Your brain is amazing! It has the ability to re-wire itself, allowing you to improve skills such as walking, talking and using your affected arm. This process is known as neuroplasticity. Plasticity means your brain's ability to change. It begins after a stroke, and it can continue for years,
This page is about stroke symptoms that are not caused by a stroke. Here we explain stroke mimic diagnosis, symptoms and treatments.
This guide is for the family and friends of someone who is seriously unwell after a stroke. As well as medical questions, we also cover some of the things you may need to know about making decisions on someone else’s behalf.
This guide explains the key benefits and financial help available including Universal Credit, Statutory Sick Pay, disability benefits, help with paying your mortgage and housing costs, and loans and grants.
This guide provides information about why someone might not survive a stroke, and the emotional impact on family and carers.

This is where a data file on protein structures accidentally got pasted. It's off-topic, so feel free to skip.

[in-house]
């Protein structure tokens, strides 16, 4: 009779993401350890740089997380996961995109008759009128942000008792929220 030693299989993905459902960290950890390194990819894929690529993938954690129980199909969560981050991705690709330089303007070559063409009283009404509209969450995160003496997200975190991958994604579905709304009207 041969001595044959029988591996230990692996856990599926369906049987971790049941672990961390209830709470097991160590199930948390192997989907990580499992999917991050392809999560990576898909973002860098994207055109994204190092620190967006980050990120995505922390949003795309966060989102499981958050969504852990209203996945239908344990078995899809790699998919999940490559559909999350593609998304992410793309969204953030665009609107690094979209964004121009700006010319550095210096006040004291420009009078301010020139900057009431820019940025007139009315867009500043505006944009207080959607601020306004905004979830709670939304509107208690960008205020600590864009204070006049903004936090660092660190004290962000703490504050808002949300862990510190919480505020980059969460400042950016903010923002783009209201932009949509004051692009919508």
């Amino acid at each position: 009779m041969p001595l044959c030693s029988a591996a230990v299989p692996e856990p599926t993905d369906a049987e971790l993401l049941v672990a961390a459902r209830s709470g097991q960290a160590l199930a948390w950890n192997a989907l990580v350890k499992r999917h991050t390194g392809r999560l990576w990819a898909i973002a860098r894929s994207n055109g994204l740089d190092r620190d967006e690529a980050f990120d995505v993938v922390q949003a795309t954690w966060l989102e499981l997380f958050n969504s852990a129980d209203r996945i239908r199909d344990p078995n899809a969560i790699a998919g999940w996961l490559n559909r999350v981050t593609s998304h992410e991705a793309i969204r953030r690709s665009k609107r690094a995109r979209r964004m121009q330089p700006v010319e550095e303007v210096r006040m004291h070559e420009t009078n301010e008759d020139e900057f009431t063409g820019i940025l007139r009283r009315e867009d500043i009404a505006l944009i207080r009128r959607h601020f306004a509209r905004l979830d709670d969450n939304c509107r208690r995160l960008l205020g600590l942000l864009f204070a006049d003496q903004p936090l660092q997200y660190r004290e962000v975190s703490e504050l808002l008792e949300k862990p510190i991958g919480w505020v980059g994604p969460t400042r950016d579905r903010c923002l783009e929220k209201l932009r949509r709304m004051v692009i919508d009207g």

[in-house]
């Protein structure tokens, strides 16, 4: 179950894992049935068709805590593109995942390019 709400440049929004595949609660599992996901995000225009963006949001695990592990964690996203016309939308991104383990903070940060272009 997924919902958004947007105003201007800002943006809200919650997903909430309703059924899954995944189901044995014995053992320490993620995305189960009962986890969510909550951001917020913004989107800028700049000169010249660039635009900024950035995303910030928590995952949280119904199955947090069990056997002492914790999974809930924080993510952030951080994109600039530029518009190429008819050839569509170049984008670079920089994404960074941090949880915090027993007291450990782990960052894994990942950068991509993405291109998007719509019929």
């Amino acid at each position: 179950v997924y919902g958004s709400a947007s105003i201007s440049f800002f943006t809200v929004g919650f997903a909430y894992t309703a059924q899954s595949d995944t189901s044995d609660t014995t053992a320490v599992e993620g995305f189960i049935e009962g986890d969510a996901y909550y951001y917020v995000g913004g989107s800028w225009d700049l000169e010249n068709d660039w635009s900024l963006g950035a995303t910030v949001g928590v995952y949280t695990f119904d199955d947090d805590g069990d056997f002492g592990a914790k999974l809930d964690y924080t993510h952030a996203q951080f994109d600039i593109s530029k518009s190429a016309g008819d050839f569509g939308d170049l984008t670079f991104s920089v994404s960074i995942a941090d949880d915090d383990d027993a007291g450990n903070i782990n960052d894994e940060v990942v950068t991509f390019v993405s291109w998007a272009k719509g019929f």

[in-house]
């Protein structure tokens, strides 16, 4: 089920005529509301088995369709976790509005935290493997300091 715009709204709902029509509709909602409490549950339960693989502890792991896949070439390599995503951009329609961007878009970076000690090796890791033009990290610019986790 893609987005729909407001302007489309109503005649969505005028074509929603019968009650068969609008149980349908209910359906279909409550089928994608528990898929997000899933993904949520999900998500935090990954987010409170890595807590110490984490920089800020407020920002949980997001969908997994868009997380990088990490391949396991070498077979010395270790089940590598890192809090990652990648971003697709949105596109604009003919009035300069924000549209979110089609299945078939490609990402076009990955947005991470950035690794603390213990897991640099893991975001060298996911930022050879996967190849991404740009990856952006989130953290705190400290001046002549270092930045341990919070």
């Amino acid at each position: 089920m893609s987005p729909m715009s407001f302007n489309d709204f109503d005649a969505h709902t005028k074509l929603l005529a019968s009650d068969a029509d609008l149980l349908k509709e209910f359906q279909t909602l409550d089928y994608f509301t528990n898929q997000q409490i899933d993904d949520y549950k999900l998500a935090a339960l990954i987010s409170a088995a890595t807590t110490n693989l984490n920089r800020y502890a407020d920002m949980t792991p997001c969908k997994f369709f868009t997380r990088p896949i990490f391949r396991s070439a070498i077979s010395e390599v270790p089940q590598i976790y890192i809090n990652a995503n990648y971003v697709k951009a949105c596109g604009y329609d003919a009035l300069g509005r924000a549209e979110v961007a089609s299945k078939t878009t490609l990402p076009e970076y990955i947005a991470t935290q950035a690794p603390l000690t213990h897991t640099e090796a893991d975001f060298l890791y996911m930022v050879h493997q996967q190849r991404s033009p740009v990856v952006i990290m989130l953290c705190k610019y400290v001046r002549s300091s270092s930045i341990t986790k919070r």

Being an informal carer can take many forms. You might be giving emotional support, personal care, helping with shopping, or just being there for someone after a stroke. Our guide looks at self-care for carers and the emotional impact of a stroke on family and friends. Plus practical tips on finances and funding, and ideas on how to support someone with their recovery.
After a stroke, you might have to think carefully about choosing the right accommodation for your support and care needs. This guide gives practical advice on choosing and funding good quality housing.